Because the vehicle is not put up as collateral for an unsecured loan, the asset (the car) does not need to be assessed as part of the loan process and can’t be directly taken if payments aren’t made. That said, defaulting can still hurt your credit score and remain on credit reports for seven years.

Car Financing Options

When shopping for an auto loan, it’s important to assess your options. You’ll want to set your budget before you head out shopping, and it’s also a good idea to check your credit in advance so you have a good sense of where you stand and what your odds of qualification are. This could give you a sense of whether you may need a cosigner.

Shop for car loans from multiple sources, and consider getting prequalified or preapproved. Once you have the auto loan offer in hand, it is critical to read the fine print before you commit. Specifically, keep an eye out for your interest rate, the length of a car loan, any fees and penalties, and other key aspects of the agreement before moving forward. If you already have a car loan and are looking to reduce your payments or otherwise get a better deal, consider refinancing. If you’ve got a more challenging situation, such as upside-down auto loans where the loan amount is higher than the value of the car, it can take more research to find the right lender.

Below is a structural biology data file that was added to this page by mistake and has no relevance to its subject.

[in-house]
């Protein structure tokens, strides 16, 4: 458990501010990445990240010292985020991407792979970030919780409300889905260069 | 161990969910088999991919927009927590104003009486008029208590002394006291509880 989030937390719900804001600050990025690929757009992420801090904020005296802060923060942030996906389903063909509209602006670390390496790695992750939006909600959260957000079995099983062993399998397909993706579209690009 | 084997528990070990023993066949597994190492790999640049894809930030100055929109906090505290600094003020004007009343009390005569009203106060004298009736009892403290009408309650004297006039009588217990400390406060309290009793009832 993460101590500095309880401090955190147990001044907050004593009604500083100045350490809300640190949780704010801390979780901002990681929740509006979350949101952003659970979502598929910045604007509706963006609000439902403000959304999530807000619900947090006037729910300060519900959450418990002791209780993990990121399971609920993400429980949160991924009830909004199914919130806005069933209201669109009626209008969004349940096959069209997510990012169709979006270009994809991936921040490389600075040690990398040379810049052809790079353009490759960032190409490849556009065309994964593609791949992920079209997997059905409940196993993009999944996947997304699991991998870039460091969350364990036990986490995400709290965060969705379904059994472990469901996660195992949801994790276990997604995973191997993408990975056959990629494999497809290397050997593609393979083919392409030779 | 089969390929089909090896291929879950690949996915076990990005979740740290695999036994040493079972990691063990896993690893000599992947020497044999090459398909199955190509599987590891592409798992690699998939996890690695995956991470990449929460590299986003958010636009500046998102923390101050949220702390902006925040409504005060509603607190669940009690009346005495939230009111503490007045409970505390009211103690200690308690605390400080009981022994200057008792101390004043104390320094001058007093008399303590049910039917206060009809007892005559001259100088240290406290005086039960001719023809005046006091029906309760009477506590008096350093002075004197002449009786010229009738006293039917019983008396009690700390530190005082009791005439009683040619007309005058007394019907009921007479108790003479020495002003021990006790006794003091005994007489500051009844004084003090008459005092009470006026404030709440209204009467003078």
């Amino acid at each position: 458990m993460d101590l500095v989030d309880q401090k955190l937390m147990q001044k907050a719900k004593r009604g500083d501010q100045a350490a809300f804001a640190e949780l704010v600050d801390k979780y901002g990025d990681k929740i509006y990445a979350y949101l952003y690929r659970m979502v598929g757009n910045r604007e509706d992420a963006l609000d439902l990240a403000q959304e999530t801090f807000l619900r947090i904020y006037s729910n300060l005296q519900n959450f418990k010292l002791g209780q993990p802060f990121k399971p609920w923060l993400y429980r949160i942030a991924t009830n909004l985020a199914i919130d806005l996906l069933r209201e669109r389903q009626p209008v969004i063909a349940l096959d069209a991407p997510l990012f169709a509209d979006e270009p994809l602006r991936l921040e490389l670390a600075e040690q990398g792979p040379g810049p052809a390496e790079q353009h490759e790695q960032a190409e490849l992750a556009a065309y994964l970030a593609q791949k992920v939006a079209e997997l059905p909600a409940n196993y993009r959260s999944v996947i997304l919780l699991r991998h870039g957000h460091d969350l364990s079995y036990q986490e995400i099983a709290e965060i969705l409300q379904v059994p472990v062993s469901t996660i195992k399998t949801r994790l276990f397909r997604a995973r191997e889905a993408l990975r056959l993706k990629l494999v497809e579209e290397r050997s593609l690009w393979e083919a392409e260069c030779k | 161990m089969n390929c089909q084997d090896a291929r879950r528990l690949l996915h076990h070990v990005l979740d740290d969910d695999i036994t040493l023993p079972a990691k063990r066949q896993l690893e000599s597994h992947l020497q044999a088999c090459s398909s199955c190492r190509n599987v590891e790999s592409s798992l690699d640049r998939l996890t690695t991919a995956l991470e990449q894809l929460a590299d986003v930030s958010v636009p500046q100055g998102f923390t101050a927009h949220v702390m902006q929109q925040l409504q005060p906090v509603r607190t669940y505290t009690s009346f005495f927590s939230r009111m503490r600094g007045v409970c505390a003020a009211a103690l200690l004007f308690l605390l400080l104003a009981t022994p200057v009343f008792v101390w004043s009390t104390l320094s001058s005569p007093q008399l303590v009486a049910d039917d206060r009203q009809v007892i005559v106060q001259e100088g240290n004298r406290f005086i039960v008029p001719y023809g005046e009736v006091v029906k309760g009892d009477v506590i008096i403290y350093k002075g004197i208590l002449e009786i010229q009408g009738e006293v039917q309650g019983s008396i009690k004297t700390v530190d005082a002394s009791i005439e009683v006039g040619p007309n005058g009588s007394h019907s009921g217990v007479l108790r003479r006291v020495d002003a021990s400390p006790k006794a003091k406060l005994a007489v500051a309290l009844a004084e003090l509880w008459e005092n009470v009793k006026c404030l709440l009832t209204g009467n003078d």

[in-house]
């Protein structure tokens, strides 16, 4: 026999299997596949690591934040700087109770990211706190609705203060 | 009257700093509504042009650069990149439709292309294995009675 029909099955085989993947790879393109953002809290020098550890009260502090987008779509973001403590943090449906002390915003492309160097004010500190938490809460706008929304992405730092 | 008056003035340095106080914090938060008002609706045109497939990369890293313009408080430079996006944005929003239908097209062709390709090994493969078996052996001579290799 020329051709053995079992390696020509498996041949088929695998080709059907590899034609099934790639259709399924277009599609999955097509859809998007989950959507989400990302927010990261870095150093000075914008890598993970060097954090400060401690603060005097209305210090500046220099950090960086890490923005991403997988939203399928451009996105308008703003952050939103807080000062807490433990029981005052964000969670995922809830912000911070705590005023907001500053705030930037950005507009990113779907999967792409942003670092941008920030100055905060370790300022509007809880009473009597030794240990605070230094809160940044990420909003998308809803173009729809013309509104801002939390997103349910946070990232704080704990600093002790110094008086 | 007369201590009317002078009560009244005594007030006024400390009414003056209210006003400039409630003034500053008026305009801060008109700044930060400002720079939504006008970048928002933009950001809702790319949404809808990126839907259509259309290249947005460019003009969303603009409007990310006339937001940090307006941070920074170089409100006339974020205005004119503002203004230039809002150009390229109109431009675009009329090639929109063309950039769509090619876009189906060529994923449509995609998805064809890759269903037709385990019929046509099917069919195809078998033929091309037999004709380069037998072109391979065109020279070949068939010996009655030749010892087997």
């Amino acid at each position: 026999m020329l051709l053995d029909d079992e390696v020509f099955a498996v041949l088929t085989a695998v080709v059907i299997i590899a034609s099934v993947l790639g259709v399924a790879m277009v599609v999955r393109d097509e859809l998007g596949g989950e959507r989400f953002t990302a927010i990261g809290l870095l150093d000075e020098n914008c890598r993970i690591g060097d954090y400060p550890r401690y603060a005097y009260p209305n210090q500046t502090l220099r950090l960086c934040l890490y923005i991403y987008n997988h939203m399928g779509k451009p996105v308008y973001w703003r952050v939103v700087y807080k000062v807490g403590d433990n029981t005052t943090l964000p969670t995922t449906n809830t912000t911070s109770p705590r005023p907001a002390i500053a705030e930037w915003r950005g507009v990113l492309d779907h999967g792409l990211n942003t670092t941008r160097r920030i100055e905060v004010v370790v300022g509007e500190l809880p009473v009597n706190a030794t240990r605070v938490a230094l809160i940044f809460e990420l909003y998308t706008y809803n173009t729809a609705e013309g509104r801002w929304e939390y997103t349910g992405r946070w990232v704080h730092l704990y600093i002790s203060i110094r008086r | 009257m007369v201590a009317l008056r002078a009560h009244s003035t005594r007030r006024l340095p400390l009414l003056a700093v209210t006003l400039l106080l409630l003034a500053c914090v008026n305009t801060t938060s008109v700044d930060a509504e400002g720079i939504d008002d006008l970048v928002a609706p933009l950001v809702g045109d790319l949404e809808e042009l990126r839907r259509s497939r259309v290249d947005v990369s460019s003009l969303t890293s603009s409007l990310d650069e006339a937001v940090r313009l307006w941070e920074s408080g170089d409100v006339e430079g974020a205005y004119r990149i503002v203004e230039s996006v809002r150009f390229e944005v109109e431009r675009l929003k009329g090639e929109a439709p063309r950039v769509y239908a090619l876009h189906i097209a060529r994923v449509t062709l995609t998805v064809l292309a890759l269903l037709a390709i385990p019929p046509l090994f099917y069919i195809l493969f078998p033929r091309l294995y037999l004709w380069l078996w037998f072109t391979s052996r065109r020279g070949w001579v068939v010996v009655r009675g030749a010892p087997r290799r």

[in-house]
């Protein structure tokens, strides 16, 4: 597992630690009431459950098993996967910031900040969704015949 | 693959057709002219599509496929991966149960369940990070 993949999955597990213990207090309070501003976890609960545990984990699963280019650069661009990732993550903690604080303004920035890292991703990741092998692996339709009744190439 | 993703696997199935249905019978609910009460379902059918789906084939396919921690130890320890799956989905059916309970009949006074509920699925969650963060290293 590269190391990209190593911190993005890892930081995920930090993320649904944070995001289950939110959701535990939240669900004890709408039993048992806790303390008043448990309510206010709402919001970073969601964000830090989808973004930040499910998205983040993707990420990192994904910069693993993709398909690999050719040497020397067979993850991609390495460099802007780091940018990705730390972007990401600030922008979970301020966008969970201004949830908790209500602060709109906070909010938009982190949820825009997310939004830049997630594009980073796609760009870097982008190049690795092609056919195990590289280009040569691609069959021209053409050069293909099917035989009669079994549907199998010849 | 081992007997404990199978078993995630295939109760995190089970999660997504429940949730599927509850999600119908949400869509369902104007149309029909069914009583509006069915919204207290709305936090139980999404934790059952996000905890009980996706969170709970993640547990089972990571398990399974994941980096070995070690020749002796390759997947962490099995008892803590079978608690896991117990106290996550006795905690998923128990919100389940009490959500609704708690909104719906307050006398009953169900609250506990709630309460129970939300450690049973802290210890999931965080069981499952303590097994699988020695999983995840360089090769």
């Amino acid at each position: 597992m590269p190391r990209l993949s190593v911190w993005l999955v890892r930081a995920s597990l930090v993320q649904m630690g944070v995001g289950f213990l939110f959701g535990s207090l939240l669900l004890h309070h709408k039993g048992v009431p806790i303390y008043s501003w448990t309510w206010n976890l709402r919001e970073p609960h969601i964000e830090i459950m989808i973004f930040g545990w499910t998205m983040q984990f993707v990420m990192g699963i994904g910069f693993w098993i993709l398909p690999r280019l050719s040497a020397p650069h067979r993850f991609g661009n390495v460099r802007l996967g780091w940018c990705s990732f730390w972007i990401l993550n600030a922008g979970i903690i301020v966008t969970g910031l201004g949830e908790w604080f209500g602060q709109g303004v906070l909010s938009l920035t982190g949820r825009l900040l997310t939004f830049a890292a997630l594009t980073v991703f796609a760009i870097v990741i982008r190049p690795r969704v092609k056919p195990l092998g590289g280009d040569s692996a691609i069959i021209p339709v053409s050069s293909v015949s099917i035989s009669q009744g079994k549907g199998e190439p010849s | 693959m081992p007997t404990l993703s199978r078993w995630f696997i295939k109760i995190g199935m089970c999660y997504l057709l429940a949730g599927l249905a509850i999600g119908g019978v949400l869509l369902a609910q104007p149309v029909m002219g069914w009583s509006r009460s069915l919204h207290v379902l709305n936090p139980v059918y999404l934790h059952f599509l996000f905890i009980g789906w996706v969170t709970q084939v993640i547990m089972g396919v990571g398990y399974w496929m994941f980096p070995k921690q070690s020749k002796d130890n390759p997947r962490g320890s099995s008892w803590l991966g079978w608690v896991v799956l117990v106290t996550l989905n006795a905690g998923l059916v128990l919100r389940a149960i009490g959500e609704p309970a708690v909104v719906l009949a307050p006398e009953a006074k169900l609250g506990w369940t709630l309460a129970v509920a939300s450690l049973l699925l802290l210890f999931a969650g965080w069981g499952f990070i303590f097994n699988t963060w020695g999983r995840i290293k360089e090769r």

The Takeaway

Auto loans can be divided into two broad types: secured, where the vehicle is put up as collateral, and unsecured, where a borrower’s credit history and financial situation is primarily considered when a lender makes an approval decision. Although the borrowing processes are similar in many ways, there are key differences between secured vs. unsecured auto loans. It’s important to be clear about which type of loan you’re applying for and what will be right for you.

Learn more:

This article originally appeared on LanternCredit.com and was syndicated by MediaFeed.org.

 

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Student Loan Refinance:

SoFi Lending Corp. (“SoFi”) operates this Student Loan Refinance product in cooperation with Even Financial Corp. (“Even”). If you submit a loan inquiry, SoFi will deliver your information to Even, and Even will deliver to its network of lenders/partners to review to determine if you are eligible for pre-qualified or pre-approved offers. The lender’s receiving your information will also obtain your credit information from a credit reporting agency. If you meet one or more lender’s and/or partner’s conditions for eligibility, pre-qualified and pre-approved offers from one or more lenders/partners will be presented to you here on the Lantern website. More information about Even, the process, and its lenders/partners is described on the loan inquiry form you will reach by visiting our Personal Loans page as well as our Student Loan Refinance page. Click to learn more about Even’s Licenses and Disclosures, Terms of Service, and Privacy Policy.